Friday, 1 March 2013

Caoch and Athlete Relationship

In class this week we were talking about what a coach should say at particular times in a game to their athlete(s). I believe the biggest thing in understanding what to say to an athlete, is knowing that  athlete.

"Coaching is as much about people as it is about technique and tactics" (Pyke, 2001), I believe this statement to be the essence of coaching. Yes it is important for a coach to understand the technical and tactical aspects of the sport but it is of greater importance for a coach to understand their athlete/s.

The relationship between a coach and athlete is hard to describe. Is it like a brother-sister relationship, a parent-child relationship, a teacher-student relationship, or a romantic relationship? I believe it to be a combination of all of these with trust, respect and understanding being at the core of this. If an athlete feels like they cannot trust their coach are they really going to trust their judgement 110% when it comes to a make or break moment in a competition?

It is often said a coach has many roles, especially when working with developing athletes they  play the role of instructor, authoritiser, friend, first aid officer, parent and confidant and that may be all in one training session!

Developing athletes in a sport such as gymnastics may spend more time with their coach then they do at home with their family, or an athlete having moved out of home for the first time to focus on training may rely on their coach to be a mentor and a friend. It is important for coaches to be aware of this and be prepared to take on this new role.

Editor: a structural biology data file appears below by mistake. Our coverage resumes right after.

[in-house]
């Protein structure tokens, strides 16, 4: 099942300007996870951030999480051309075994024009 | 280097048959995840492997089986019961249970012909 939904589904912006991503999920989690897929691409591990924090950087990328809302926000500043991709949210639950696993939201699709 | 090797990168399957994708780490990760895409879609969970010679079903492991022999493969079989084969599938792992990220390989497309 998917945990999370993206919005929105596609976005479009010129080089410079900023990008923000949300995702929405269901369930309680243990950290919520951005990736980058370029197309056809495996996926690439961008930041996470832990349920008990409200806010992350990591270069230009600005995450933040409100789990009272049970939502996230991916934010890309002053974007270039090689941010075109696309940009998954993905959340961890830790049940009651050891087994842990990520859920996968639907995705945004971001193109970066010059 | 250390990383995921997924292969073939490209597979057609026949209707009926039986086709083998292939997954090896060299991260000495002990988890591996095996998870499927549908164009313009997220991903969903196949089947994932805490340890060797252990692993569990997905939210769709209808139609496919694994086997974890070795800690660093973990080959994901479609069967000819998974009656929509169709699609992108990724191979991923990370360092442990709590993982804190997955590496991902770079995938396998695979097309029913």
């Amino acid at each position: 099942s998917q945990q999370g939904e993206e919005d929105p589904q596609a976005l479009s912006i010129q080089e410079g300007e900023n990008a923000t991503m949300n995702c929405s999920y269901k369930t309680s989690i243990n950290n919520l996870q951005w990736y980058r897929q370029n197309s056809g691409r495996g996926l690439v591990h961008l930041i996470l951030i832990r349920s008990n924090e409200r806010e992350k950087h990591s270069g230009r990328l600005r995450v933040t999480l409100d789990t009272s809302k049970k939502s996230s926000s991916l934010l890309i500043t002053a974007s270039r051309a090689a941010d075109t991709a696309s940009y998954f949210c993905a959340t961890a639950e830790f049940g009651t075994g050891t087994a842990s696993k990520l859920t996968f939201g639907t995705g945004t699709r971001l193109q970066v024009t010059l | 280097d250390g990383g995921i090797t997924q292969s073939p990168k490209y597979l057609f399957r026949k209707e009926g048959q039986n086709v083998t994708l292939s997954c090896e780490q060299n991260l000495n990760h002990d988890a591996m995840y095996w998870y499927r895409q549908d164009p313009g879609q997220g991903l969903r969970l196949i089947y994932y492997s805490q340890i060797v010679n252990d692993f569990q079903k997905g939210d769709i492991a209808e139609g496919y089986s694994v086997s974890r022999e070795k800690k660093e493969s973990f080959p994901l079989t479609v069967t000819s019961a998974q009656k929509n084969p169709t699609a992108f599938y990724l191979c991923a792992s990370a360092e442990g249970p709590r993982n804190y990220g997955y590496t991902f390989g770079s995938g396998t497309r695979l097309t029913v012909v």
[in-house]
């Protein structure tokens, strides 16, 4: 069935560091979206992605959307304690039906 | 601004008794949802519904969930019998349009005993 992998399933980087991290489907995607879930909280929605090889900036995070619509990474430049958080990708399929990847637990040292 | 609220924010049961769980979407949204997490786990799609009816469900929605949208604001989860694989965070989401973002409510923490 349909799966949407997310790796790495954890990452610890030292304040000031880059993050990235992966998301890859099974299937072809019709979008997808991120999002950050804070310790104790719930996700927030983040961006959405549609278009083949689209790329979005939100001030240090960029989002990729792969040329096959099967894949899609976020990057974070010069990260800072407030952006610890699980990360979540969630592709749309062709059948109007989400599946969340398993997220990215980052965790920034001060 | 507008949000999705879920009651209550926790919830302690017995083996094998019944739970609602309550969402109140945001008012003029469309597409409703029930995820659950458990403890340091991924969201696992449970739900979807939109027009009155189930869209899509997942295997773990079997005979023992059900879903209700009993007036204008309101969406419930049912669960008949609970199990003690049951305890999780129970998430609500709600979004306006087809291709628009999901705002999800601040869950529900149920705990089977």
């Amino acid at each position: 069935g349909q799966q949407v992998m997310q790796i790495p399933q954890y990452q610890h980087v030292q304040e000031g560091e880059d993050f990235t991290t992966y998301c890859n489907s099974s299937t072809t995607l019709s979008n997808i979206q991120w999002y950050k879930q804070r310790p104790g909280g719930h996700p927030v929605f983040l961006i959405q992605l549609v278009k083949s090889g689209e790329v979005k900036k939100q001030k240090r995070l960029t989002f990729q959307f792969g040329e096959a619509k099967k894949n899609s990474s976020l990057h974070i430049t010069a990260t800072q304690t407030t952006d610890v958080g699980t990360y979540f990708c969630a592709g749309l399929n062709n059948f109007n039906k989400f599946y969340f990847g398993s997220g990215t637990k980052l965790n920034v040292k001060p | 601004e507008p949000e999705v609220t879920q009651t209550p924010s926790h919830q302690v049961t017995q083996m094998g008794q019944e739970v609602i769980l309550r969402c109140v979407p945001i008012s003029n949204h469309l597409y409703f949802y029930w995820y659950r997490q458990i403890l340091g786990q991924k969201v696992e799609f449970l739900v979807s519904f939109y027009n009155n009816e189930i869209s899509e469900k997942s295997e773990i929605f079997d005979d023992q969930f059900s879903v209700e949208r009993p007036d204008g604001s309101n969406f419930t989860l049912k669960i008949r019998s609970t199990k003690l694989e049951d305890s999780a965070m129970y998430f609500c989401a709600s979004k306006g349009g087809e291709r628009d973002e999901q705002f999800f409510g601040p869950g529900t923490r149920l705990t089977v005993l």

Someone may have the best technical understanding of a sport but may struggle to communicate with the athlete which will result in both the coach and athlete becoming frustrated with each other and this may put strain on their relationship. If a coach is not prepared to be a mentor to an athlete both on and off the field it may make it very difficult for the two to work together.

Better Coaching - Advanced Coaches Manual, Editor F.Pyke, (2001) pg 3.

1 comment:

  1. Hello, Emma. I enjoyed reading this. I do think communication is the key to a flourishing long-term coach/athlete relationship.

    Frank Pyke was the first head of Sport Studies at UC back in 1981. I wrote about him last year